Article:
WEEK OF MAY 02, 2022
Indian Govt orders organizations to report security breaches within 6 hours to CERT-In
- “Any service provider, intermediary, data center, body corporate and Government organization shall mandatorily report cyber incidents to CERT-In within six hours of noticing such incidents or being brought to notice about such incidents,” the government said in a release.
- The types of incidents that come under the ambit include, inter alia, compromise of critical systems, targeting scanning, unauthorized access to computers and social media accounts, website defacements, malware deployments, identity theft, DDoS attacks, data breaches and leaks, rogue mobile apps, and attacks against servers and network appliances like routers and IoT devices.
- The government said it was taking these steps to ensure that requisite indicators of compromise (IoC) associated with the security events are readily available at hand to “carry out the analysis, investigation and coordination as per the process of law.”
Connecticut inches closer to becoming fifth state with data privacy law
- The Connecticut bill – which would take effect July 1, 2023 – resembles the privacy laws passed in Colorado, Virginia and Utah in that it allows residents to opt out of sales, targeted advertising, and profiling.
- By 2025, the law will require companies to acknowledge opt-out preference signals for targeted advertising and sales.
- Websites and companies now have to get consent to process sensitive data and need to offer Connecticut residents ways to revoke that consent. Organizations will have no more than 15 days to stop processing data as soon as consent is revoked, according to the law.
Coca-Cola investigates hackers’ claims of breach and data theft
- Coca-Cola, the world’s largest soft drinks maker, has confirmed in a statement to BleepingComputer that it is aware of the reports about a cyberattack on its network and is currently investigating the claims.
- The American beverage giant has started to investigate after the Stormous gang said that it successfully breached some of the company’s servers and stole 161GB of data.
- The threat actors listed a cache of the data for sale on their leak site, asking 1.65 Bitcoin, currently converted to around $64,000.
- Among the files listed, there are compressed documents, text files with admin, emails, and passwords, account and payment ZIP archives, and other type of sensitive information.
U.S. lawmakers say they have ‘serious concerns’ about face-scan contractor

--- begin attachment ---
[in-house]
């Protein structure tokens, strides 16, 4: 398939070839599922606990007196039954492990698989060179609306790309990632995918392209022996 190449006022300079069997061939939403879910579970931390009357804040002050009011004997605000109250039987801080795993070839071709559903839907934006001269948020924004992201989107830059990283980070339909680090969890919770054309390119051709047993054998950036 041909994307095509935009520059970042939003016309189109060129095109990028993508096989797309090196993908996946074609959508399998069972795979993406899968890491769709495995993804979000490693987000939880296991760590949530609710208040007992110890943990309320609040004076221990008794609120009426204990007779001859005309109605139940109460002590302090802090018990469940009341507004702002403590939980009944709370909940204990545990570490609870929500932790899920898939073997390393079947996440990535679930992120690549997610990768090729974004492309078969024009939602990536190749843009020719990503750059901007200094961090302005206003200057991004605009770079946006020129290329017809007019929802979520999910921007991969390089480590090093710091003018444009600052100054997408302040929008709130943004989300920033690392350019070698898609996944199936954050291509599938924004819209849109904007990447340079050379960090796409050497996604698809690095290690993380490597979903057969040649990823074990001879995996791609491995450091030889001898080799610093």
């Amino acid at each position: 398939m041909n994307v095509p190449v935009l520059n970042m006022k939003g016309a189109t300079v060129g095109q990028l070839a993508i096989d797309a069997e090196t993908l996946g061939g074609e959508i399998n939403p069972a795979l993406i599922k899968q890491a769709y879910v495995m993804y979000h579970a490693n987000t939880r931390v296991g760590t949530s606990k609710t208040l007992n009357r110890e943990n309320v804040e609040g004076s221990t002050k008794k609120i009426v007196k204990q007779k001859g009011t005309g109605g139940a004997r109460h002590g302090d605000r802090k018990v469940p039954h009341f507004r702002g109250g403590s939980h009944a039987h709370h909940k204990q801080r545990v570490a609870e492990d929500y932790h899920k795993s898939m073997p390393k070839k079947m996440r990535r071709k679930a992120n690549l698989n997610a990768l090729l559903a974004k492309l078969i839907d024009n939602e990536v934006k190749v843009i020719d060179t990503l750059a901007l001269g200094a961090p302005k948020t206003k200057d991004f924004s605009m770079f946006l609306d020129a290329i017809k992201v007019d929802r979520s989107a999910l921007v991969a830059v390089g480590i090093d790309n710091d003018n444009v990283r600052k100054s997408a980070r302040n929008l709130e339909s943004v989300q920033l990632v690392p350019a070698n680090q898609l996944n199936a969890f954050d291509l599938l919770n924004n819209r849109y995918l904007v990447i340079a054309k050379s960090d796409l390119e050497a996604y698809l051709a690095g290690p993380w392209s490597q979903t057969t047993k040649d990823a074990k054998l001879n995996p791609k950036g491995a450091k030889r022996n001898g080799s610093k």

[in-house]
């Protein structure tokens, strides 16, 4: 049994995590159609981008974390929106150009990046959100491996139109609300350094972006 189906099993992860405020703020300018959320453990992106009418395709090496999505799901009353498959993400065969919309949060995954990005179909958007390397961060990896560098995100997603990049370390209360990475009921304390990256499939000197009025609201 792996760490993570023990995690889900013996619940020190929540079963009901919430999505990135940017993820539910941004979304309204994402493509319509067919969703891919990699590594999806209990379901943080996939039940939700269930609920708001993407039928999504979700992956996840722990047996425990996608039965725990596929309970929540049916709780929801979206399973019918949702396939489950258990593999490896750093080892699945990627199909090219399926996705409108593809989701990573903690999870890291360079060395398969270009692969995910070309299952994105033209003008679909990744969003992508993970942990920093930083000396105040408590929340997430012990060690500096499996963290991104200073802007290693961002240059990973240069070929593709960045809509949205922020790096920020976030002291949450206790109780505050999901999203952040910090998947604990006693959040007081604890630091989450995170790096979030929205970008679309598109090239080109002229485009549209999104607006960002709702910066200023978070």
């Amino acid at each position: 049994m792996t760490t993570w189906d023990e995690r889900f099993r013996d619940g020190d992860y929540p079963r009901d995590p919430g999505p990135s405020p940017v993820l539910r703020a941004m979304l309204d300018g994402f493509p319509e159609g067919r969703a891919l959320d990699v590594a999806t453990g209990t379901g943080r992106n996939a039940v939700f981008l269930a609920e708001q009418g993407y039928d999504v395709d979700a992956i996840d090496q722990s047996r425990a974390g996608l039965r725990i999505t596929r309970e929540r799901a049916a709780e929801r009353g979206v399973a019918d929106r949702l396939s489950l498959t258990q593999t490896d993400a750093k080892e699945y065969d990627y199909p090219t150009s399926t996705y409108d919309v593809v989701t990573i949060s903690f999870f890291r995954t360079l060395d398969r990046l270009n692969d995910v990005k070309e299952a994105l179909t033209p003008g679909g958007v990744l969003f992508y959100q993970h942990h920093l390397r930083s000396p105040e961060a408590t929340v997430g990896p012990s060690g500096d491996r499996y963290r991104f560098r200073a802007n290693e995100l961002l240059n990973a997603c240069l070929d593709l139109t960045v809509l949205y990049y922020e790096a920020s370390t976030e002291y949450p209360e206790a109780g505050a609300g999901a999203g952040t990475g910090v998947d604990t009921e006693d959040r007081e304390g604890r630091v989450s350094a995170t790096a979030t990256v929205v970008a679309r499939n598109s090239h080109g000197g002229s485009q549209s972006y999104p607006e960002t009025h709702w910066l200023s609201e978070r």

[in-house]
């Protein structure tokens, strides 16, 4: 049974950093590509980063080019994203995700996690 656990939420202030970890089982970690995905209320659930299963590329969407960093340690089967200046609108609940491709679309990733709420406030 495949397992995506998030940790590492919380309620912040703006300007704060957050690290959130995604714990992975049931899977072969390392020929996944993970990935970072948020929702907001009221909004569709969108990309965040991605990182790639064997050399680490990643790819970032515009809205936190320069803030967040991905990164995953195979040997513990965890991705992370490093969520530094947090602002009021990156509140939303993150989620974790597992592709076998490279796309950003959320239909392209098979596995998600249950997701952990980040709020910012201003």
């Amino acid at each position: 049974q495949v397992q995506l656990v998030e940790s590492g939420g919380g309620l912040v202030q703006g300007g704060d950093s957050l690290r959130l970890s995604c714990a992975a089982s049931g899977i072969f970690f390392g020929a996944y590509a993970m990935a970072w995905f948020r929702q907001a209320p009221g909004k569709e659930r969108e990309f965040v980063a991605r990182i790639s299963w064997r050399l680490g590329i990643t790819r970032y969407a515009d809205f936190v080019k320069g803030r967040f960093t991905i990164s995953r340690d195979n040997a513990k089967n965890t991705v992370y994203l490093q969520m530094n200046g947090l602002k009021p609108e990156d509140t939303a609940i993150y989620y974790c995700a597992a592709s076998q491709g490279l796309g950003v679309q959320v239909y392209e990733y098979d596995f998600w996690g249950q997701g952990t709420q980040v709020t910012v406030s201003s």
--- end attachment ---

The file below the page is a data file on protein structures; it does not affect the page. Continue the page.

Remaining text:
- Lawmakers in the U.S. House of Representatives have opened an investigation into the identity verification contractor ID.me, saying that they have “serious concerns” about the efficacy, privacy and security of technology it provides to 10 federal agencies.
- The letter sent to ID.me chief executive Blake Hall, reflects unease over the use of facial recognition software to secure important transactions, including those with the Internal Revenue Service, amid concerns about privacy violations and inaccuracy.
- For its part, ID.me touted its efforts in helping U.S. agencies fight government benefits fraud by foreign criminal gangs.
Millions of Lenovo laptops contain firmware-level vulnerabilities
- Three flaws present in consumer laptops can give attackers a way to drop highly persistent malware capable of evading methods to remove it, security vendor says.
- Two of the vulnerabilities (CVE-2021-3971 and CVE-2021-3972) involve Unified Extensible Firmware Interface (UEFI) drivers that were meant for use only during the manufacturing process but inadvertently ended up being part of the BIOS image that shipped with the computers. The third (CVE-2021-3970) is a memory corruption bug in a function for detecting and logging system errors.
- ESET discovered the vulnerabilities and reported them to Lenovo in October 2021. The hardware maker this week released BIOS updates addressing the flaws in all impacted models. However, users will have to install the updates manually unless they have Lenovo’s automated tools to assist with the update.
Iranian hacking group among those exploiting recently disclosed VMware RCE flaw
- Threat actor is using the flaw to deliver Core Impact backdoor on vulnerable systems, security vendor says.
- An Iranian cyber espionage group that some vendors track as Rocket Kitten has begun exploiting a recently patched critical vulnerability in VMware Workspace ONE Access/Identity Manager technology to deliver the Core Impact penetration testing tool on vulnerable systems.
- VMware identified the RCE vulnerability as a server-side template injection issue that could be used for remote code execution. The software vendor assigned it a severity ranking of 9.8 on a scale of 10 because the flaw, among other things, allows attackers to gain the highest privileged access in compromised environments.